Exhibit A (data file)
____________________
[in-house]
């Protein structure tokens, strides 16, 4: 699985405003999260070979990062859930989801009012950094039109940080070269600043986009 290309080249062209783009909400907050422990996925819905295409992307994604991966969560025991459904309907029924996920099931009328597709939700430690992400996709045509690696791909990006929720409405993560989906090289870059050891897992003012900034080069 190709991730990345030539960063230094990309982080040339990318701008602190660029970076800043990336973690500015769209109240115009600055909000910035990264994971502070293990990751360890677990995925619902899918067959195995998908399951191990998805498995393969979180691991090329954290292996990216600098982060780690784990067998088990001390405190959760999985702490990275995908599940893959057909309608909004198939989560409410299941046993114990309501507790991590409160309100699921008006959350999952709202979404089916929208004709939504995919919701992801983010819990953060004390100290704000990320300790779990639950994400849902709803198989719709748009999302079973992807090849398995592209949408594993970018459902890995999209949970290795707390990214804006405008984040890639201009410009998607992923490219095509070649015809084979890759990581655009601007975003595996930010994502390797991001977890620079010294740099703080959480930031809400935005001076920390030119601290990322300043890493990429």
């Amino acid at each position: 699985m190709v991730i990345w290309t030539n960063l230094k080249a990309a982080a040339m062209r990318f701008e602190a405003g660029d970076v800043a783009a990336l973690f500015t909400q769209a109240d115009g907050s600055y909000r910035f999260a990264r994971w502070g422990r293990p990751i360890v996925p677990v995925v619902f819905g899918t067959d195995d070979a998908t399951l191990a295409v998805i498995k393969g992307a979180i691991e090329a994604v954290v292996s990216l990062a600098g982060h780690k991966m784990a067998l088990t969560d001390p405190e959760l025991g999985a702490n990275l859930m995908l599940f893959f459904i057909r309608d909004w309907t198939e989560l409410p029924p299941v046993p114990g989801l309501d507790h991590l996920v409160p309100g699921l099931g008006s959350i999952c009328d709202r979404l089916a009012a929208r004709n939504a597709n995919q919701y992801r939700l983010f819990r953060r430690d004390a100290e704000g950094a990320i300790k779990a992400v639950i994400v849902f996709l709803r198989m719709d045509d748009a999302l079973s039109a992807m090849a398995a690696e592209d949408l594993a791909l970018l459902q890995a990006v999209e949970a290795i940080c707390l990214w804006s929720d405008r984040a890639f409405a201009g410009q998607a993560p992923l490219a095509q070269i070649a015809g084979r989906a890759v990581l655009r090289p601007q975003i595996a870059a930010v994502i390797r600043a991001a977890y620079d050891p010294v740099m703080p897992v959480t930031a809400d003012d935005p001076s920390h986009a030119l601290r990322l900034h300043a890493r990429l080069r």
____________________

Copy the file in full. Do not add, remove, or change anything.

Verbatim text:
[in-house]
């Protein structure tokens, strides 16, 4: 699985405003999260070979990062859930989801009012950094039109940080070269600043986009 290309080249062209783009909400907050422990996925819905295409992307994604991966969560025991459904309907029924996920099931009328597709939700430690992400996709045509690696791909990006929720409405993560989906090289870059050891897992003012900034080069 190709991730990345030539960063230094990309982080040339990318701008602190660029970076800043990336973690500015769209109240115009600055909000910035990264994971502070293990990751360890677990995925619902899918067959195995998908399951191990998805498995393969979180691991090329954290292996990216600098982060780690784990067998088990001390405190959760999985702490990275995908599940893959057909309608909004198939989560409410299941046993114990309501507790991590409160309100699921008006959350999952709202979404089916929208004709939504995919919701992801983010819990953060004390100290704000990320300790779990639950994400849902709803198989719709748009999302079973992807090849398995592209949408594993970018459902890995999209949970290795707390990214804006405008984040890639201009410009998607992923490219095509070649015809084979890759990581655009601007975003595996930010994502390797991001977890620079010294740099703080959480930031809400935005001076920390030119601290990322300043890493990429």
């Amino acid at each position: 699985m190709v991730i990345w290309t030539n960063l230094k080249a990309a982080a040339m062209r990318f701008e602190a405003g660029d970076v800043a783009a990336l973690f500015t909400q769209a109240d115009g907050s600055y909000r910035f999260a990264r994971w502070g422990r293990p990751i360890v996925p677990v995925v619902f819905g899918t067959d195995d070979a998908t399951l191990a295409v998805i498995k393969g992307a979180i691991e090329a994604v954290v292996s990216l990062a600098g982060h780690k991966m784990a067998l088990t969560d001390p405190e959760l025991g999985a702490n990275l859930m995908l599940f893959f459904i057909r309608d909004w309907t198939e989560l409410p029924p299941v046993p114990g989801l309501d507790h991590l996920v409160p309100g699921l099931g008006s959350i999952c009328d709202r979404l089916a009012a929208r004709n939504a597709n995919q919701y992801r939700l983010f819990r953060r430690d004390a100290e704000g950094a990320i300790k779990a992400v639950i994400v849902f996709l709803r198989m719709d045509d748009a999302l079973s039109a992807m090849a398995a690696e592209d949408l594993a791909l970018l459902q890995a990006v999209e949970a290795i940080c707390l990214w804006s929720d405008r984040a890639f409405a201009g410009q998607a993560p992923l490219a095509q070269i070649a015809g084979r989906a890759v990581l655009r090289p601007q975003i595996a870059a930010v994502i390797r600043a991001a977890y620079d050891p010294v740099m703080p897992v959480t930031a809400d003012d935005p001076s920390h986009a030119l601290r990322l900034h300043a890493r990429l080069r």